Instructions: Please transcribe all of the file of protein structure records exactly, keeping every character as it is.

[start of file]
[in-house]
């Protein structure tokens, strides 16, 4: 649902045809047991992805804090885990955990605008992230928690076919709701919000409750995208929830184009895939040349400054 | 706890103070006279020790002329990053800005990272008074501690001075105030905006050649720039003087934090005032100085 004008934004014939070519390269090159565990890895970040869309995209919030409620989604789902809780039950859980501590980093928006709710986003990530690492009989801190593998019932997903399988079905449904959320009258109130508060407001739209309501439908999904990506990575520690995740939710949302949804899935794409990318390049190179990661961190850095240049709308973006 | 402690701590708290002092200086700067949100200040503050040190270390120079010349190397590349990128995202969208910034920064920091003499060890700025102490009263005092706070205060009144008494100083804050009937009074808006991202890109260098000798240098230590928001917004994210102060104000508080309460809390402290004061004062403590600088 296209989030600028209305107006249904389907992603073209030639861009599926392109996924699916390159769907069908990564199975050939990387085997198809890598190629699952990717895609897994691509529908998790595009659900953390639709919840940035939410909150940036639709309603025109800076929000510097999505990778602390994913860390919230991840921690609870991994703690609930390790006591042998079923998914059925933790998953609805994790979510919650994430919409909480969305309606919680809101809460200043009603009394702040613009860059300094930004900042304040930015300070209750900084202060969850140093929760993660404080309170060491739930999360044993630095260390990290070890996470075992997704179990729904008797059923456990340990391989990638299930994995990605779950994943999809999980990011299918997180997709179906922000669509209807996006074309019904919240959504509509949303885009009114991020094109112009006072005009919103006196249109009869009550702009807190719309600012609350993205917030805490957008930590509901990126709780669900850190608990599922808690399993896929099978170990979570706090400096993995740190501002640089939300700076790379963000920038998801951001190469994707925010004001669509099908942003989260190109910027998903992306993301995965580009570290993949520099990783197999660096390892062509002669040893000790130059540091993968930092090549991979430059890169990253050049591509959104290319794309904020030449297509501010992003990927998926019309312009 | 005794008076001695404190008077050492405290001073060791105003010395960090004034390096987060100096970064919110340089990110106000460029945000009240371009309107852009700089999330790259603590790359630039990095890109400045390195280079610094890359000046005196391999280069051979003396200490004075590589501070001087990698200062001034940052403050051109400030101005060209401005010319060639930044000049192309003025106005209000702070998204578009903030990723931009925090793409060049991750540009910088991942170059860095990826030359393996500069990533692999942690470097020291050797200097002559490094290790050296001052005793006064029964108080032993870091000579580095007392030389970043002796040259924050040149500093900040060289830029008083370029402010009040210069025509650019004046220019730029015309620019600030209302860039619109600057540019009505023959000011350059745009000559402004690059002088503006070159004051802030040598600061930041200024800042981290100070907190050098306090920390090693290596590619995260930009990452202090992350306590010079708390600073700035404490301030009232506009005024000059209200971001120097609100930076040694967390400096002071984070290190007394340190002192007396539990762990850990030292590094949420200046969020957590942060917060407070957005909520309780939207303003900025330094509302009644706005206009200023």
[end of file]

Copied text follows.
[in-house]
């Protein structure tokens, strides 16, 4: 649902045809047991992805804090885990955990605008992230928690076919709701919000409750995208929830184009895939040349400054 | 706890103070006279020790002329990053800005990272008074501690001075105030905006050649720039003087934090005032100085 004008934004014939070519390269090159565990890895970040869309995209919030409620989604789902809780039950859980501590980093928006709710986003990530690492009989801190593998019932997903399988079905449904959320009258109130508060407001739209309501439908999904990506990575520690995740939710949302949804899935794409990318390049190179990661961190850095240049709308973006 | 402690701590708290002092200086700067949100200040503050040190270390120079010349190397590349990128995202969208910034920064920091003499060890700025102490009263005092706070205060009144008494100083804050009937009074808006991202890109260098000798240098230590928001917004994210102060104000508080309460809390402290004061004062403590600088 296209989030600028209305107006249904389907992603073209030639861009599926392109996924699916390159769907069908990564199975050939990387085997198809890598190629699952990717895609897994691509529908998790595009659900953390639709919840940035939410909150940036639709309603025109800076929000510097999505990778602390994913860390919230991840921690609870991994703690609930390790006591042998079923998914059925933790998953609805994790979510919650994430919409909480969305309606919680809101809460200043009603009394702040613009860059300094930004900042304040930015300070209750900084202060969850140093929760993660404080309170060491739930999360044993630095260390990290070890996470075992997704179990729904008797059923456990340990391989990638299930994995990605779950994943999809999980990011299918997180997709179906922000669509209807996006074309019904919240959504509509949303885009009114991020094109112009006072005009919103006196249109009869009550702009807190719309600012609350993205917030805490957008930590509901990126709780669900850190608990599922808690399993896929099978170990979570706090400096993995740190501002640089939300700076790379963000920038998801951001190469994707925010004001669509099908942003989260190109910027998903992306993301995965580009570290993949520099990783197999660096390892062509002669040893000790130059540091993968930092090549991979430059890169990253050049591509959104290319794309904020030449297509501010992003990927998926019309312009 | 005794008076001695404190008077050492405290001073060791105003010395960090004034390096987060100096970064919110340089990110106000460029945000009240371009309107852009700089999330790259603590790359630039990095890109400045390195280079610094890359000046005196391999280069051979003396200490004075590589501070001087990698200062001034940052403050051109400030101005060209401005010319060639930044000049192309003025106005209000702070998204578009903030990723931009925090793409060049991750540009910088991942170059860095990826030359393996500069990533692999942690470097020291050797200097002559490094290790050296001052005793006064029964108080032993870091000579580095007392030389970043002796040259924050040149500093900040060289830029008083370029402010009040210069025509650019004046220019730029015309620019600030209302860039619109600057540019009505023959000011350059745009000559402004690059002088503006070159004051802030040598600061930041200024800042981290100070907190050098306090920390090693290596590619995260930009990452202090992350306590010079708390600073700035404490301030009232506009005024000059209200971001120097609100930076040694967390400096002071984070290190007394340190002192007396539990762990850990030292590094949420200046969020957590942060917060407070957005909520309780939207303003900025330094509302009644706005206009200023």